Leonard Fournette was just sucked into a vortex of hot topics and hot takes. The transcendent LSU running back is the newest face in an old debate: the right of an amateur athlete to decide when he becomes a professional.
Nick Wright, on Fox Sports 1, sparked the latest iteration of this argument, by arguing that Fournette, a guaranteed top-10 pick in the next NFL Draft, should sit out to retain his football and financial value. This spawned a debate with Barrett Sallee, who covers the Southeastern Conference for Bleacher Report. Sallee disagreed, citing his chats with Fournette and summoning the college spirit that compels Fournette to play his junior season for LSU.
There’s no clear path through the fog of subjectivity. But still, Wright is right. The system is corrupt and hypocritical, and serves everyone except the very players we cheer every Saturday and Sunday.
As Wright accurately asserted, if Fournette had taken $1,500 for an autograph, he would be banned for the season for violating NCAA rules, and would be the latest victim of a warped apparatus, cleared in our moral court.
But if Fournette decided not to play this season simply to protect his body, which is a multimillion-dollar property, he’s being absurdly selfish.
For his part, Fournette has done nothing to inflame the debate. He says he wants to play his junior season and bring a national championship to his native Louisiana. Fournette suffered through Hurricane Katrina and feels a deep bond with the bayou.
What else can he say? Anything other than esprit de corps would be branded blasphemous. But it’s not Fournette’s fault that the NFL wraps people of his immense talent in age restrictions. No pro prospect is allowed to enter the NFL until they are at least three years removed from high school. So says the Shield, the omnipotent arbiter of all things gridiron.
The NFL did not require this to protect the athlete. They did it to make college football a de facto farm system for the league. It works, and everyone wins, except the athlete. And if Fournette gets hurt on a sunny Saturday in October… oh well.
What do we care? As long as the brats are sizzling and the beer is chilling and the fans are shouting, we’re good.
But one would hope we have a little more empathy than that.
Some running backs can overcome gruesome injuries and enjoy long and lucrative NFL careers, like Willis McGahee and Frank Gore. Others can’t, like Marcus Lattimore.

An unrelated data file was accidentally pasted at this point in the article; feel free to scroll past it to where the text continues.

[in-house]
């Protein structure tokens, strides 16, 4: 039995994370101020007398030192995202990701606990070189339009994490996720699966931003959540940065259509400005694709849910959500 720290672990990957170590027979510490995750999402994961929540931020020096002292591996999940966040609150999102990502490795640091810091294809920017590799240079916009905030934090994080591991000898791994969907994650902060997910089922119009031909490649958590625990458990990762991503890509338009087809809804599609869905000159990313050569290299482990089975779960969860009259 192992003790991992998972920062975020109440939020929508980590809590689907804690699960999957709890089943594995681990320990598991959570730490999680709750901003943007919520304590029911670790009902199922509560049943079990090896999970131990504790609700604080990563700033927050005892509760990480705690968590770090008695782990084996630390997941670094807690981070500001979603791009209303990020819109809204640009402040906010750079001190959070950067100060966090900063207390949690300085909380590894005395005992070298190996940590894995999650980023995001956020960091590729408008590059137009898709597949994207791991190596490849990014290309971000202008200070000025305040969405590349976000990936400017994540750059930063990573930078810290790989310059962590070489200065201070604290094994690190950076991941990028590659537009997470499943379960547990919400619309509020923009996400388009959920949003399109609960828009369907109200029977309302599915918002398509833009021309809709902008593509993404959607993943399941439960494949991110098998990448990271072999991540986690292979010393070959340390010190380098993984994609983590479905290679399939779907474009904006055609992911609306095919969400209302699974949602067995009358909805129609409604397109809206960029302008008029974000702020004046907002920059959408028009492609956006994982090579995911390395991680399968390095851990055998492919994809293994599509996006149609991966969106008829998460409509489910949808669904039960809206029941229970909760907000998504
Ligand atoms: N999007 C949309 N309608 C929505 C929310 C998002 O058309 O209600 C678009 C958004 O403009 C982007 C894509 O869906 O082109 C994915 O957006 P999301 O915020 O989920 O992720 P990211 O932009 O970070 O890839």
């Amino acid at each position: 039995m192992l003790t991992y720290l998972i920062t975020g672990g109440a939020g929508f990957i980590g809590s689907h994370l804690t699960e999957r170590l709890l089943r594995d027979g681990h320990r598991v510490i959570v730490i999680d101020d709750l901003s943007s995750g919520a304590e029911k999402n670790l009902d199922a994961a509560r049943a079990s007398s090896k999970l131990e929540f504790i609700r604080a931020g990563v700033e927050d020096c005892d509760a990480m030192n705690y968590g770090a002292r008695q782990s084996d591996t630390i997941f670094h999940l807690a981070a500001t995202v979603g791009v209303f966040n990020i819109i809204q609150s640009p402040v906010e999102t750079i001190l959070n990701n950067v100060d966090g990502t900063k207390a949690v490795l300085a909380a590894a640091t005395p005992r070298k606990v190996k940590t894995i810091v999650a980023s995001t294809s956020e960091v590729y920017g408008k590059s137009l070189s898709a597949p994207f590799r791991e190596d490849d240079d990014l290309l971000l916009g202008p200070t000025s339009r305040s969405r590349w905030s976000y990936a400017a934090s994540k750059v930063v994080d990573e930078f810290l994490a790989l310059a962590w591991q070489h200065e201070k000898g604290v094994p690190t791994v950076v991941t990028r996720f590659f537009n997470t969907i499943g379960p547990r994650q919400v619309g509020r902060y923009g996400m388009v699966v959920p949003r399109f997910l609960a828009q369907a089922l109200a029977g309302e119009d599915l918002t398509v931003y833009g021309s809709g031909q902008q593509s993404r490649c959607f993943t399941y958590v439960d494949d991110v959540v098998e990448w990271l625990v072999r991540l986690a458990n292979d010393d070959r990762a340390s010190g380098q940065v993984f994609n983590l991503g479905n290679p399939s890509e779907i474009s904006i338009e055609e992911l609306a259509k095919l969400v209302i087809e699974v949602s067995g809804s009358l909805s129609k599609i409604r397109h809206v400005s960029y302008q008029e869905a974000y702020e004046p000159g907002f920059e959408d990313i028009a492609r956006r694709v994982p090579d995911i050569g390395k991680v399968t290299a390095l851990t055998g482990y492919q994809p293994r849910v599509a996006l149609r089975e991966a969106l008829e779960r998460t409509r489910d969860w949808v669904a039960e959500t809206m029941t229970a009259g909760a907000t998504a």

But why must that be the litmus? Why put it on the 20-year-old to risk his blessed limbs and test his physical tolerance when the simple alternative is to lift that velvet rope into the NFL?
There is no glory as fleeting as football glory, with the average NFL career lasting about three years. For every Peyton Manning and Tom Brady, there are thousands of young men sweating in dank gyms for a chance to play for a practice squad.
Fournette is well beyond that. So he’s considered a member of some abstract aristocracy, part of that pro football orbit, even though he hasn’t made a dime running with a football.
And if Fournette shreds one of his knees while playing his last year for LSU, he will be wrapped in some solemn platitude. Tough luck. Them’s the breaks. We don’t lose millions when he gets hurt. Heck, he doesn’t, either. It is all potential, all play money on a board that doesn’t impact the media or the masses.
Barry Switzer says there’s only two high school players he’s ever seen whom he knew could suit up for Sundays — Earl Campbell and Marcus Dupree.
Campbell you know. He shredded NFL defenses for a decade and got his bust bronzed in Canton.
Dupree? Not so much. After a brief but dazzling career with Switzer and the Oklahoma Sooners, Dupree was ensnared in the web of eligibility rules, took his chances in the USFL, blew out his knee, and limped out of sight. Oh, he made a comeback, years later, with the Los Angeles Rams. But that only lasted a couple of unimpressive seasons.
Is Leonard Fournette the next Earl Campbell or the next Marcus Dupree? His chances hang on myriad things, none of which have to do with his ability to play football.
Jason writes a weekly column for CBS Local Sports. He is a native New Yorker, sans the elitist sensibilities, and believes there’s a world west of the Hudson River. A Yankees devotee and Steelers groupie, he has been scouring the forest of fertile NYC sports sections since the 1970s. He has written over 500 columns for WFAN/CBS NY, and also worked as a freelance writer for Sports Illustrated and Newsday subsidiary amNew York. He made his bones as a boxing writer, occasionally covering fights in Las Vegas, Atlantic City, but mostly inside Madison Square Garden. Follow him on Twitter @JasonKeidel.